He also had an alternative theory that using the natural squatting position during defecation protected natives of Africa and Asia from gastrointestinal diseases. It’s a good thing this was a secondary theory; otherwise, he may have ended up with a much different nickname.

Dr. Burkitt was a very respected surgeon and made other significant contributions to medical science, including the identification, distribution, and etiology of what is now known as Burkitt’s Lymphoma, so his theories surrounding fiber were essentially accepted gospel. 

It is important to note that the theories he presented in his book had not been tested and were essentially an educated guess or hunch based on how he interpreted his observations. 

Myth #1 – Fiber Supports Healthy Weight Loss

While there is evidence that fiber can contribute to weight loss, the manner in which it works is not exactly healthy.

The approach is simple. We can’t digest fiber, so it sits in our digestive tract for long periods making us feel full. Because we feel full, we eat less, and by eating less, we ultimately lose weight.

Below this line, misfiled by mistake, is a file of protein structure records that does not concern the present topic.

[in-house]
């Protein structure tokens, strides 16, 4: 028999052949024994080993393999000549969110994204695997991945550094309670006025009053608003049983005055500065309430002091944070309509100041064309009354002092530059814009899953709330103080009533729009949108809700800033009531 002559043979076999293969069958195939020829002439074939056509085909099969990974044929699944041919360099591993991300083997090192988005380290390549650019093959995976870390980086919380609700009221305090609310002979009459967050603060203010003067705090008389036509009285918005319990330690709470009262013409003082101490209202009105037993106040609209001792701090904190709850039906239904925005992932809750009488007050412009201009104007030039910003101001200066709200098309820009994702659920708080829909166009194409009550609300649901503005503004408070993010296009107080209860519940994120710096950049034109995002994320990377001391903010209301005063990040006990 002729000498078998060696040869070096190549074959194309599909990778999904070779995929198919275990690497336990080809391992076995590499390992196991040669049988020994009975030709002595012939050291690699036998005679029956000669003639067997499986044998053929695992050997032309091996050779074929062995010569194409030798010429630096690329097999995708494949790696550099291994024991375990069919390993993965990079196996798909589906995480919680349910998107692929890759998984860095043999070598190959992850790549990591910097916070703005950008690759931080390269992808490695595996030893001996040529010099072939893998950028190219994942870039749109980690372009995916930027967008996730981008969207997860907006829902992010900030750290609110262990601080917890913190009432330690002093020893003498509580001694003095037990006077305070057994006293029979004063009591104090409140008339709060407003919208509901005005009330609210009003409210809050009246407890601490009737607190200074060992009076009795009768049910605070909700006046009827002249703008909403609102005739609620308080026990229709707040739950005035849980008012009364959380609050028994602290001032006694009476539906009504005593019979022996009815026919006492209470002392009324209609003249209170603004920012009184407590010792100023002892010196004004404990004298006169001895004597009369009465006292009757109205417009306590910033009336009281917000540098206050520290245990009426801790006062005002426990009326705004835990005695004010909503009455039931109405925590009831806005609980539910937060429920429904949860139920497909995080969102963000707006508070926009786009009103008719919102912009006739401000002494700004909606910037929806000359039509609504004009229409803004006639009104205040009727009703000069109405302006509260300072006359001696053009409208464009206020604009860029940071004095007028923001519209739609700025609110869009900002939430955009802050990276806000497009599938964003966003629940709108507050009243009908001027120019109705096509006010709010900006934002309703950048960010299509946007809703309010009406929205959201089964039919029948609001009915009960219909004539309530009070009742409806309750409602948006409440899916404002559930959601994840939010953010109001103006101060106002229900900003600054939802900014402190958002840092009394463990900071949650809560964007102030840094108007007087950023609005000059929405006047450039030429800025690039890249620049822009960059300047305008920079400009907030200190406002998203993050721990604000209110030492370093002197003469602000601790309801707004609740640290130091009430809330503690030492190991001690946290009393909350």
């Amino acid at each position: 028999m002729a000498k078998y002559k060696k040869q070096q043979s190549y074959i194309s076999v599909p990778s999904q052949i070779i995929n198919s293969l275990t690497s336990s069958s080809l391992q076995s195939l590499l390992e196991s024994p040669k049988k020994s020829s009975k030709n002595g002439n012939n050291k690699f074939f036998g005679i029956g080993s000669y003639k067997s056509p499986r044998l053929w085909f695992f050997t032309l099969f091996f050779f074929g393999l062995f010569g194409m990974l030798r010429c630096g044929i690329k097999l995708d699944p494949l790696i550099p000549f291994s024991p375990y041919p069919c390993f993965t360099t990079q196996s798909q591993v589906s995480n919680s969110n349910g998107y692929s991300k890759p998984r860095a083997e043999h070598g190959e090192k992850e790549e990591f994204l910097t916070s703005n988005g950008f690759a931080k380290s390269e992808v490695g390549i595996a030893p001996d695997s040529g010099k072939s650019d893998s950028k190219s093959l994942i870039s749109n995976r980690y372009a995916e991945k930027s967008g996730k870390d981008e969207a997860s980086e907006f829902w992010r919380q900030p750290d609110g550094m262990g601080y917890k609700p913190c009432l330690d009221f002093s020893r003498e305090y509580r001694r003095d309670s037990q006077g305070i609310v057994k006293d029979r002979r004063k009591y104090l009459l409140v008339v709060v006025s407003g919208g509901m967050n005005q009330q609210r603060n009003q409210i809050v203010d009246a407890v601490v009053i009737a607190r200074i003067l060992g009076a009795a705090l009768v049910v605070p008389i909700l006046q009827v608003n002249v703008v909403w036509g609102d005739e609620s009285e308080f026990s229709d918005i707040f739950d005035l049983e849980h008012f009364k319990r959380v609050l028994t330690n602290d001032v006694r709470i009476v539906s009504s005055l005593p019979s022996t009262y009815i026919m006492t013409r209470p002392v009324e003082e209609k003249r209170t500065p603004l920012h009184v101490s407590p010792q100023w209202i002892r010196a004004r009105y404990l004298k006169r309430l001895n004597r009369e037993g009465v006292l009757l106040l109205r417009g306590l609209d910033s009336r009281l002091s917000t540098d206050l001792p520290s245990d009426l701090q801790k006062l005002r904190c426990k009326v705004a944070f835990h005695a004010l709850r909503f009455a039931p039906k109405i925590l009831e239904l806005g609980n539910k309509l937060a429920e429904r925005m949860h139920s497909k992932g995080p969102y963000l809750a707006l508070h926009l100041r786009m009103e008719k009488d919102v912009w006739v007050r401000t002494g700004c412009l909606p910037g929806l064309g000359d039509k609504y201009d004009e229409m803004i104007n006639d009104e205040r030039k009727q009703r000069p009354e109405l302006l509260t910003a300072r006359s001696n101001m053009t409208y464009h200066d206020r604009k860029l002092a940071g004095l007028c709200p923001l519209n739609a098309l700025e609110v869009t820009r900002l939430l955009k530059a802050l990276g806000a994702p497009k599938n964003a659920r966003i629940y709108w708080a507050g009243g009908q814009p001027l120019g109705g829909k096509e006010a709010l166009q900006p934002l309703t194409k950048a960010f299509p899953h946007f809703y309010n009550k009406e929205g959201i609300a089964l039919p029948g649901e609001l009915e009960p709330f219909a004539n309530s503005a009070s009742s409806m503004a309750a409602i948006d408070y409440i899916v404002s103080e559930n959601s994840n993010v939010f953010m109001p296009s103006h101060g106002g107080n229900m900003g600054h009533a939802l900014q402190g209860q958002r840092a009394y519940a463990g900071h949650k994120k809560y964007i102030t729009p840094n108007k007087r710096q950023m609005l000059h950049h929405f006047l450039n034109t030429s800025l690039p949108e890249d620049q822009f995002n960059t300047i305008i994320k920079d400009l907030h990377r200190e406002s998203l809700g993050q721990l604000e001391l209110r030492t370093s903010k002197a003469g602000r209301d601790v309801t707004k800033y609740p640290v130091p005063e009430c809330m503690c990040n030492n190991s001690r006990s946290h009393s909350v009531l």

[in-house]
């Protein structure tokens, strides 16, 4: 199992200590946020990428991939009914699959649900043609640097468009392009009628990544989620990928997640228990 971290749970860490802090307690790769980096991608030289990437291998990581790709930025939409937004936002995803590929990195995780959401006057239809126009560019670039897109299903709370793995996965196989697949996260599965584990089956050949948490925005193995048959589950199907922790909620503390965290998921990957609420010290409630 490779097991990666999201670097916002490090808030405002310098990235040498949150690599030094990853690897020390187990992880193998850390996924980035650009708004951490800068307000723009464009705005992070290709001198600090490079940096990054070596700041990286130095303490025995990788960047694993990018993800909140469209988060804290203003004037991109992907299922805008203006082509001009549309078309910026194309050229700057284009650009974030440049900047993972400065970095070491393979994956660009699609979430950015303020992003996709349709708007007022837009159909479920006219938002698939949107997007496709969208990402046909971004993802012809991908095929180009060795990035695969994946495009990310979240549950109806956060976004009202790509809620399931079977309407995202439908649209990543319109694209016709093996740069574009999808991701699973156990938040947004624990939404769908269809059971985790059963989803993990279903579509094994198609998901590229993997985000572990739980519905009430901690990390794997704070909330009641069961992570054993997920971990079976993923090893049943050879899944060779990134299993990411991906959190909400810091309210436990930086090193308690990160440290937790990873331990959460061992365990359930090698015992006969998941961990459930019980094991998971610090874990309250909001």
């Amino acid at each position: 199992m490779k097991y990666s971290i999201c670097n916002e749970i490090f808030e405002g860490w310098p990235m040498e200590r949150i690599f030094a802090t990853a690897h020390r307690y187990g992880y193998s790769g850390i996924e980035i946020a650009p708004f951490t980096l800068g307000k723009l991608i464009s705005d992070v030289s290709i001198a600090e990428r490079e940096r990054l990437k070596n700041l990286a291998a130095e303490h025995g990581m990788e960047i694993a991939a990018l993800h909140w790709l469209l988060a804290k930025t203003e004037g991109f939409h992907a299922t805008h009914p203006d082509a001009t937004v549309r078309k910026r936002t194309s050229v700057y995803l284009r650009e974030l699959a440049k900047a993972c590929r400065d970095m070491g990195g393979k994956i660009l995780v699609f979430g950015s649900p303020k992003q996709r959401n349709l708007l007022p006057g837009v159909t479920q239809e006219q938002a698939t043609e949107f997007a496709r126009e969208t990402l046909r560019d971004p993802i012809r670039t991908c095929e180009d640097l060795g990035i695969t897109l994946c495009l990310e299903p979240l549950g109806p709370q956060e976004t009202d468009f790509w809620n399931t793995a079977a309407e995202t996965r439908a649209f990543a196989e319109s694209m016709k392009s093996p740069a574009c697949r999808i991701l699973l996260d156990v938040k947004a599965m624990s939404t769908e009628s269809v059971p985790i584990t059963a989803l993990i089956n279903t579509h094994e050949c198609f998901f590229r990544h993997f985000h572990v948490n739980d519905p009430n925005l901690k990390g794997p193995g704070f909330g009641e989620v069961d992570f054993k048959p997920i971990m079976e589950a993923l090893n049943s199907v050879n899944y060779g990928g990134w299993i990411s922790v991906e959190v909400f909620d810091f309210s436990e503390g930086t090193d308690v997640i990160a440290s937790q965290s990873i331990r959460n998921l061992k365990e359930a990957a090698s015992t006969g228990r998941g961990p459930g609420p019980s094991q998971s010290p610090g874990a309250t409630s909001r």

It seems like a logical approach, but here’s the problem. Fiber provides no nutritional value, and therefore consuming large amounts results in less room for more nutritious foods. 

Holding a bulk of fiber in our systems also interferes with the proper digestion of other foods consumed along with the fiber. Many recommended high-fiber foods, such as wheat and other grains, actually trigger hunger and impede the absorption of nutrients.

Want a better way to curb hunger and lose weight? Eat more protein and fat.

Myth #2 – Fiber Helps Relieve Constipation

Adding fiber, when constipated, further slows digestion and, in the case of soluble fiber, absorbs moisture, making things worse. It is the equivalent of adding toilette paper to help unblock a toilette.

Eating less fiber and staying well hydrated are the best ways to prevent constipation, and consuming a few tablespoons of apple cider vinegar diluted in water is a great way to get things moving. 

Research Link – Stopping or reducing dietary fiber intake reduces constipation and its associated symptoms.

Myth #3 – Our Healthy Bacteria Need Lots of Fiber

While it is true that our gut bacteria can break down small amounts of fiber, this doesn’t mean that consuming fiber provides any real benefit. 

Remember, there is no nutrition in fiber so breaking it down is of little benefit to us or the bacteria. What is produced from breaking it down is a small amount of short-chain fatty acids, which are better sourced elsewhere, and loads of gas.

That’s right. The bloating, cramping, and gas you have been experiencing while loading up on fiber is due to the methane and carbon dioxide released when your gut bacteria attempt to break down fiber.

One of the most immediate and profound changes many people notice when going keto or carnivore is no more bloating or gas. 

Myth #4 – Fiber Lowers Blood Sugar & Cholesterol